Pebble Mine, as currently proposed, will draw 50 million standard cubic feet per day of natural gas through a 12-inch subsea and overland pipeline from the lower Kenai Peninsula to its site in southwest Alaska for power generation, Pebble spokesman Mike Heatwole told Petroleum News in a June 4 interview.
Heatwole said mine developer Pebble Partnership designed the pipeline and the powerplant to deliver more power than the proposed copper-gold-molybdenum-silver mine needs, in part to make power available to local residents.
“Both natural gas and electricity we would make available for the community should there be interest,” he said. “For the power of course, that would be at cost; I don’t know quite how it would be structured for the natural gas.”
The communities in the region near the mine site currently rely largely on fuel oil or gasoline - which must be barged or flown in – for power generation.
“We’ve long said that our view is, one of the big opportunities that comes with a project such as Pebble is the infrastructure that of course comes with it, and we use the example of the hydroelectric power facilities down in Juneau where the mines put them in and eventually turned them over to the city for their electrical power,” Heatwole said.
Pebble won’t, however, deliver gas or electric directly to consumers.
“Of course, we don’t want to be in the utility business, and local communities and other regional entities - probably the state - will have to work on how does that really come together,” Heatwole said. “We work on getting the infrastructure in there and have both gas and electricity available; how it goes from there of course is largely a local decision.”
270 megawatts capacityPebble plans a powerplant generating capacity of 270 megawatts to meet the projected power requirement while providing sufficient peaking capacity and redundancy, it said in a 2018 project description. One generating unit will be held in reserve for maintenance or emergency use. The plant will use high-efficiency combustion turbine generators operating in a combined-cycle configuration.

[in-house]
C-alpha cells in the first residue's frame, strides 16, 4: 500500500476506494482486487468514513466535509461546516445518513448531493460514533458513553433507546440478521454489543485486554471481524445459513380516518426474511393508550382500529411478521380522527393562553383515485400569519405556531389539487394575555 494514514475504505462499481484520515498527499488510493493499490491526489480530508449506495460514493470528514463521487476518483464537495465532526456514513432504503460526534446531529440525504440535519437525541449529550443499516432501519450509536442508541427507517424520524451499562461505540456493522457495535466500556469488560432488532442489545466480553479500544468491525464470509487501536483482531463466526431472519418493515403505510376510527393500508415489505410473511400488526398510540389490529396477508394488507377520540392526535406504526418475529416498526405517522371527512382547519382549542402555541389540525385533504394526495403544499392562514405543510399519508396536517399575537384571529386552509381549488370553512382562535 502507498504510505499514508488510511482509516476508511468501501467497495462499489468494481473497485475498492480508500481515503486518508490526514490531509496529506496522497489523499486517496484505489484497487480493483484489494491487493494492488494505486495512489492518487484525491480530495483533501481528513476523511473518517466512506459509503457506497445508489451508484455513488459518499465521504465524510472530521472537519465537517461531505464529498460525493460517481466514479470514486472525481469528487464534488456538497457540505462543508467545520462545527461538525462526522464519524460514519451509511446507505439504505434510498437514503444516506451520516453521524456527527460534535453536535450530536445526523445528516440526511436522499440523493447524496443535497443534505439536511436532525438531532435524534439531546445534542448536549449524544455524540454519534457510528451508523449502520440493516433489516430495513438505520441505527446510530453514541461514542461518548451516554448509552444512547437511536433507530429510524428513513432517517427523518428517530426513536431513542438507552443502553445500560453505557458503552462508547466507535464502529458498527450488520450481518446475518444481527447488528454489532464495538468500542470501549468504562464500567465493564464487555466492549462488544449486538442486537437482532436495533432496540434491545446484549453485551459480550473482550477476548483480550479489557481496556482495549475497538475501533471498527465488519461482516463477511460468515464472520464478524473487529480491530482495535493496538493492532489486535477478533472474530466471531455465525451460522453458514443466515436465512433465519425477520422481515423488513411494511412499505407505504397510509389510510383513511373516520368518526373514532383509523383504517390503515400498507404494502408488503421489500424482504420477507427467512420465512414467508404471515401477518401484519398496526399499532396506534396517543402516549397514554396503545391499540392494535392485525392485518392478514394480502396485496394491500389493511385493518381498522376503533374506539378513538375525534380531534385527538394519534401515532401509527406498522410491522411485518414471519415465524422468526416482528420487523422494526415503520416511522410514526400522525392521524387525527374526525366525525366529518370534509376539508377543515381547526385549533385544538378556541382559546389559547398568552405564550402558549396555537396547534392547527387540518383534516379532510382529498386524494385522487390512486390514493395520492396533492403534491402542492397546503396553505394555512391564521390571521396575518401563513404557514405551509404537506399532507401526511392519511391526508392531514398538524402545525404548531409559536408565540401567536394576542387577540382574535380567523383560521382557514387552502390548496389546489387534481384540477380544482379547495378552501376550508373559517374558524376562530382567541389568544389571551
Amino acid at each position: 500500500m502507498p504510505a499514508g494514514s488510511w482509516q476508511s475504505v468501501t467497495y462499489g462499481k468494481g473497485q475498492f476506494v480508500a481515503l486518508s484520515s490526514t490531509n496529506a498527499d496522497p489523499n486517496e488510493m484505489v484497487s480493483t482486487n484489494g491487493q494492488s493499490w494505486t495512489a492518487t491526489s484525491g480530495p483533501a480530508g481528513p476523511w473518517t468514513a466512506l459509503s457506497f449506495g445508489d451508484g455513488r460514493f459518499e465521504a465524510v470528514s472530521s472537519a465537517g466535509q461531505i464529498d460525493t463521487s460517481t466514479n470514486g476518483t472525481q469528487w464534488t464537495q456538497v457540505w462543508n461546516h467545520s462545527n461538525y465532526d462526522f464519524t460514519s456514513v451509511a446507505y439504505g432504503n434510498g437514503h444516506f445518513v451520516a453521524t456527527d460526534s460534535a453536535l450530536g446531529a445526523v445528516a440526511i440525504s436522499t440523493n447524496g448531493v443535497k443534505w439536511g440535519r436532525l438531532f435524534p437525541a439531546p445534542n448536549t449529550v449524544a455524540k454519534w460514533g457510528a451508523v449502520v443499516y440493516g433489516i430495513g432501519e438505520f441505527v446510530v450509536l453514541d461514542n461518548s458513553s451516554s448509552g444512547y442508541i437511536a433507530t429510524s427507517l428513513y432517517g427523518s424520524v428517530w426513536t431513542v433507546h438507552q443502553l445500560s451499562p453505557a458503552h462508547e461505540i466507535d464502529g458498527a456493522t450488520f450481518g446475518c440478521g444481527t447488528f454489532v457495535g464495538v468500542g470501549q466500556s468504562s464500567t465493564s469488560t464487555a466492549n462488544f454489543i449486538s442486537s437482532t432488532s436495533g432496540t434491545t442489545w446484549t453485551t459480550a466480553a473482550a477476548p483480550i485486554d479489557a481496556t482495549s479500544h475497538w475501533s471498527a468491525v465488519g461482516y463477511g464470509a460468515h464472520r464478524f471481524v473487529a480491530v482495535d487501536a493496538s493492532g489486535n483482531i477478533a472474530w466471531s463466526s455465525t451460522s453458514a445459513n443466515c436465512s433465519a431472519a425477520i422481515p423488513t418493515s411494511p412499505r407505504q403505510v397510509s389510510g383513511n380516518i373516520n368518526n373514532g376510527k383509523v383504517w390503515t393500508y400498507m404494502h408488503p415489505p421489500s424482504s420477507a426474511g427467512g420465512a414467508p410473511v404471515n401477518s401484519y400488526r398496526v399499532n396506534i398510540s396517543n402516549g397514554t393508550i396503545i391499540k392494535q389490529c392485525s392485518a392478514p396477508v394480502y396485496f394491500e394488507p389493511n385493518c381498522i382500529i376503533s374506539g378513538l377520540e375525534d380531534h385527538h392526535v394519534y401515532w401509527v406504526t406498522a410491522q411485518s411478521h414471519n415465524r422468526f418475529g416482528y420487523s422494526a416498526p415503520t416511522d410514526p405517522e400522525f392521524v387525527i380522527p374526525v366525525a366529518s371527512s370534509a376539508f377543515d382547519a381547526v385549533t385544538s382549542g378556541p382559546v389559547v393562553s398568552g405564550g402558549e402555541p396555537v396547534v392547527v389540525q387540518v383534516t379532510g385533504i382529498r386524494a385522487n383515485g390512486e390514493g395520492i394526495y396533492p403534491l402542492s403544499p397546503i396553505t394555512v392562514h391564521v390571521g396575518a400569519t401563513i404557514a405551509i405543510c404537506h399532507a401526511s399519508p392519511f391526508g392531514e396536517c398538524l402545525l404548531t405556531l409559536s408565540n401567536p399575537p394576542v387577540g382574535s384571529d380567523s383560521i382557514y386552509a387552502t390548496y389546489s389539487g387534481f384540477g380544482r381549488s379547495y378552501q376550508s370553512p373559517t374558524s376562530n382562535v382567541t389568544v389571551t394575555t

Gas-fired electrical generation eliminates the need to transport and store large amounts of diesel, Pebble said.
Waste heat from the power plant will be used to heat mine site buildings and to supply process heating to the water treatment plant, Pebble said. Low-pressure steam, through heat exchangers, will heat a closed loop glycol system to heat buildings, while warm water from the steam condenser discharge will be routed to the water treatment plant.
Construction of the gas line and the power facilities is expected to begin several years from now. Heatwole said the U.S. Army Corps of Engineers said it intends to publish the final environmental impact statement for the project near midsummer, followed by a record of decision 30 to 45 days later.
At that point Pebble will initiate plans for state permitting, process which could take two or three years, followed by the sanction decision on construction, he said.
Heatwole said Pebble did two days’ worth of drilling work in April to study soil conditions near its gas compressor site along the Sterling Highway north of Anchor Point on the Kenai Peninsula. The work will inform the route of the pipeline which will be bored under the bluff and beach, rising to the seafloor and extending 75 miles across Cook Inlet to Ursus Cove on the west side.
Heatwole said he was not aware of talks with specific producers about buying gas for the project.
“Obviously there’s a lot of talk about, ‘could projects such as Pebble and Donlin facilitate more interest in what else is in the Cook Inlet basin in terms of gas beyond just what the Southcentral consumers are using?’” he said, adding, “but we haven’t had those formal conversations.”